We’ve never once seen Kimmy Schmidt cry. We’ve seen her panic, as she did during her romantic evening with Dong. Last episode, we got her get overwhelmingly, unapologetically angry. But we’ve never seen her cry. And then in “Kimmy Meets A Celebrity!,” we find out that not only doesn’t Kimmy cry in her post-bunker life. She never once cried during the 15 years she was in the bunker. “Even when you were alone?” Cyndee Pokorny, from kidnapping, asks. Even when she was alone. As we learned last episode, Kimmy has a happy place where she hides her feelings. But even given her coping mechanism, it’s pretty shocking that Kimmy never once shed a tear in the bunker.
Cyndee accuses her of being a robot. How could someone who suffered in the way she did, who was taken away from her life and everyone she knew at such a young age not cry about it? Unbreakable Kimmy Schmidt doesn’t offer any direct answers to that question. Rather, the character continues to be defined by her actions. The show does an extraordinary job of showing instead of telling when it comes to Kimmy’s emotions and perspective. No, Kimmy is not a robot. She just has dealt with the bunker differently than Cyndee has. And that’s okay. Survivors don’t all look and act the same. Cyndee and Kimmy were different people before they were locked up together, and they’ll continue to live their lives differently. But as well baby Deborah Wells points out, there’s still significance in the fact that Kimmy has someone who has shared the same pain as her. As different as they are, Kimmy and Cyndee share a complicated and meaningful connection, one that eventually leads to the emotional climax of the episode.
But let’s back up a bit. “Kimmy Meets A Celebrity!” takes Kimmy out of her usual environment and throws her into the fucked up world of therapytainment. Kimmy and Cyndee initially bond—while sipping wine glasses filled with milk—over the fact that they’re both in therapy. It’s a touching moment, but it takes a disturbing turn when Kimmy learns the truth: Cyndee’s “therapist” is actually a celebrity television therapist played, hilariously, by Jeff Goldblum. Unsurprisingly, Unbreakable Kimmy Schmidt’s take on Dr. Drew effectively skewers the bizarre and exploitive reality television subgenre.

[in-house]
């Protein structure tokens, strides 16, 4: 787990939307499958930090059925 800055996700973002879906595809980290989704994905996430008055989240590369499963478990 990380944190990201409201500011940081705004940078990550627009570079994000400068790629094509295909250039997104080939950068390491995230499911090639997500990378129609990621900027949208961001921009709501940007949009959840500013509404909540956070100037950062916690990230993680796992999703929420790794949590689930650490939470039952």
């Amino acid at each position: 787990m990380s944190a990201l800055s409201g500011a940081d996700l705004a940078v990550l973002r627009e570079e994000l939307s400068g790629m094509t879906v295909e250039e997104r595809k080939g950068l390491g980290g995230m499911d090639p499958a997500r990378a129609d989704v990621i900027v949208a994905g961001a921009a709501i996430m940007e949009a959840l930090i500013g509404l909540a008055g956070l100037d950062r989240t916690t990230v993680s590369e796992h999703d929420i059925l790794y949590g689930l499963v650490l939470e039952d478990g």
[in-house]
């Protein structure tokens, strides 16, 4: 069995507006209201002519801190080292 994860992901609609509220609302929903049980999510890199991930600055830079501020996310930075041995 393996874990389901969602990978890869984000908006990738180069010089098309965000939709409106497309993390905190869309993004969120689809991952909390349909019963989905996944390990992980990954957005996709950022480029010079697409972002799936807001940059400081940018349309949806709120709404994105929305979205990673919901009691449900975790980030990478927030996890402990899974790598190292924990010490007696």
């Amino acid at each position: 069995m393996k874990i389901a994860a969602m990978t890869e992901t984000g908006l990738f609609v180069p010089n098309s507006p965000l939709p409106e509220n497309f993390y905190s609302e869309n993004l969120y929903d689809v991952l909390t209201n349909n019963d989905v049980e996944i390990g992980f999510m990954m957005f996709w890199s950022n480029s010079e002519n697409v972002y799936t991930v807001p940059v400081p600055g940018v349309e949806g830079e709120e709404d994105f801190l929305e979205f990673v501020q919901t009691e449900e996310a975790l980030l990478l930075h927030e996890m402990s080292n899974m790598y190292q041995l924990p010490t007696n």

Dr. Dave assembles a band of merry survivors for a celebration of courage (presented by Splotch Guard, one of his many corporate sponsors whose slogans get progressively more ridiculous and hilarious over the course of the episode). There’s the aforementioned Deborah Wells, a woman who was stuck in a well for three weeks as a baby and now oversees a charity that organizes the throwing of roast beef sandwiches into wells. There’s also Thomas Vletchen, who has a syndrome named after himself, Bob and Bub Kittle, formerly conjoined twins, and Holly Krieger, a former SeaWorld employee who was eaten and pooped out by one of the orca whales she trained. Dr. Dave’s show, which tapes five episodes a day, is part horror-circus, part singing competition. He’s more interested in creating scenarios that can go viral than in actually helping people, so he brings out a person in an orca costume to chase Holly and dresses a coconut as the reverend to show to Cyndee, who said in her pre-show interview that she hates the reverend but loves coconuts. Dr. Dave provides just the kind of satire that the Unbreakable Kimmy Schmidt writers excel at, and the casting of Goldblum is especially inspired.
But the storyline does so much more than make fun of celebritherapy. Every time one of her former mole women shows up, Kimmy has some sort of major revelation about herself and her journey. Kimmy tries to save Gretchen from herself, just as she always has. Kimmy never cried in the bunker, because that simply isn’t how she expresses herself, but also, she was way too busy taking care of everyone else to really process her own feelings. In the bunker, when Cyndee started crying because Can Man—a fictional man made of cans down in the bunker that has come up a few times in the series—broke up with her, Kimmy just keeps on crankin’ and acts out Titanic for Cyndee. But Kimmy has a crisis when she realizes that the only way to save Cyndee would mean losing her. She knows that marrying her gay fiancé on national television will ultimately be bad for Cyndee, but she also knows that if she tries to crash it, she’ll never speak to her again. She’ll lose someone who understands her unique pain. It’s that inner turmoil that finally pulls heaving tears out of Kimmy.